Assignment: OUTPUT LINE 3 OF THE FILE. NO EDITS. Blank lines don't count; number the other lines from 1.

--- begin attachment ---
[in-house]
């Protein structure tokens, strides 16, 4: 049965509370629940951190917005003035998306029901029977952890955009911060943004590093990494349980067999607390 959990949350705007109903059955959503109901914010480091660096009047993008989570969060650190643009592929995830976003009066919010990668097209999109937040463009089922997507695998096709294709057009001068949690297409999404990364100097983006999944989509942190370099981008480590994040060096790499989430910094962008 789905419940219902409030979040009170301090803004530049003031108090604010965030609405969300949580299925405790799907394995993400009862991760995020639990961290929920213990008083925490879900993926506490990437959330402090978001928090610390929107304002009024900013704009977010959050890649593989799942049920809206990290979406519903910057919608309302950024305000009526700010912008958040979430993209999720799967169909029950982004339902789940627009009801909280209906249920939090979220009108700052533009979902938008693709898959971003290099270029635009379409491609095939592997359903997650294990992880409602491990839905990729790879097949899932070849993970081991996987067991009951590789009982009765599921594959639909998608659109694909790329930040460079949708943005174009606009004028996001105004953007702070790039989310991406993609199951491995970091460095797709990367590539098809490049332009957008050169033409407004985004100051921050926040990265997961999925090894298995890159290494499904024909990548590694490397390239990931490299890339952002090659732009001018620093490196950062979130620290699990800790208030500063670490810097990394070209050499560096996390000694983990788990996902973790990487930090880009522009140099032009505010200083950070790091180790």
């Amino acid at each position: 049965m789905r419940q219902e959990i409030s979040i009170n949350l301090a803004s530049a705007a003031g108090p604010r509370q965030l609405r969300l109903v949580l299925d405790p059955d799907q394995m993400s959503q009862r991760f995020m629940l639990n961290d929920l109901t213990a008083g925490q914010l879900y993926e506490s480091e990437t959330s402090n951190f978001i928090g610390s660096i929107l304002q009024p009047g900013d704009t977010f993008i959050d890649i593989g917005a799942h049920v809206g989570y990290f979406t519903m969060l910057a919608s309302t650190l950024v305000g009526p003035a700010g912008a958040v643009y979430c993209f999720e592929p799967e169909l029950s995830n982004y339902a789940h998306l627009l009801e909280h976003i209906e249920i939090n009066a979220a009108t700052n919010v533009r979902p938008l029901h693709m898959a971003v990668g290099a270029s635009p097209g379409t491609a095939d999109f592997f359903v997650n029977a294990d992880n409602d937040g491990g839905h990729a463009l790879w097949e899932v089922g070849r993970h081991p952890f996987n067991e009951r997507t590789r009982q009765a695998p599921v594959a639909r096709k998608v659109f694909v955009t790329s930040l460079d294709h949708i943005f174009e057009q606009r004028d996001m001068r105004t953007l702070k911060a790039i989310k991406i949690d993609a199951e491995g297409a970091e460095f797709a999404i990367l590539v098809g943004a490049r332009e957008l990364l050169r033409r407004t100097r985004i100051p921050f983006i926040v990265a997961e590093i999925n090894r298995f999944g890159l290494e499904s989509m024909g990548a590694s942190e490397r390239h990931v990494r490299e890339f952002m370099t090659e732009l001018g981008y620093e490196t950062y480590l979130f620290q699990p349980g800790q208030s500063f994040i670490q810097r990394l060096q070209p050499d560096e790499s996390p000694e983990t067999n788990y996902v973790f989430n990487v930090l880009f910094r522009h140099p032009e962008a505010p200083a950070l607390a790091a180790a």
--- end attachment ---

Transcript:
């Amino acid at each position: 049965m789905r419940q219902e959990i409030s979040i009170n949350l301090a803004s530049a705007a003031g108090p604010r509370q965030l609405r969300l109903v949580l299925d405790p059955d799907q394995m993400s959503q009862r991760f995020m629940l639990n961290d929920l109901t213990a008083g925490q914010l879900y993926e506490s480091e990437t959330s402090n951190f978001i928090g610390s660096i929107l304002q009024p009047g900013d704009t977010f993008i959050d890649i593989g917005a799942h049920v809206g989570y990290f979406t519903m969060l910057a919608s309302t650190l950024v305000g009526p003035a700010g912008a958040v643009y979430c993209f999720e592929p799967e169909l029950s995830n982004y339902a789940h998306l627009l009801e909280h976003i209906e249920i939090n009066a979220a009108t700052n919010v533009r979902p938008l029901h693709m898959a971003v990668g290099a270029s635009p097209g379409t491609a095939d999109f592997f359903v997650n029977a294990d992880n409602d937040g491990g839905h990729a463009l790879w097949e899932v089922g070849r993970h081991p952890f996987n067991e009951r997507t590789r009982q009765a695998p599921v594959a639909r096709k998608v659109f694909v955009t790329s930040l460079d294709h949708i943005f174009e057009q606009r004028d996001m001068r105004t953007l702070k911060a790039i989310k991406i949690d993609a199951e491995g297409a970091e460095f797709a999404i990367l590539v098809g943004a490049r332009e957008l990364l050169r033409r407004t100097r985004i100051p921050f983006i926040v990265a997961e590093i999925n090894r298995f999944g890159l290494e499904s989509m024909g990548a590694s942190e490397r390239h990931v990494r490299e890339f952002m370099t090659e732009l001018g981008y620093e490196t950062y480590l979130f620290q699990p349980g800790q208030s500063f994040i670490q810097r990394l060096q070209p050499d560096e790499s996390p000694e983990t067999n788990y996902v973790f989430n990487v930090l880009f910094r522009h140099p032009e962008a505010p200083a950070l607390a790091a180790a």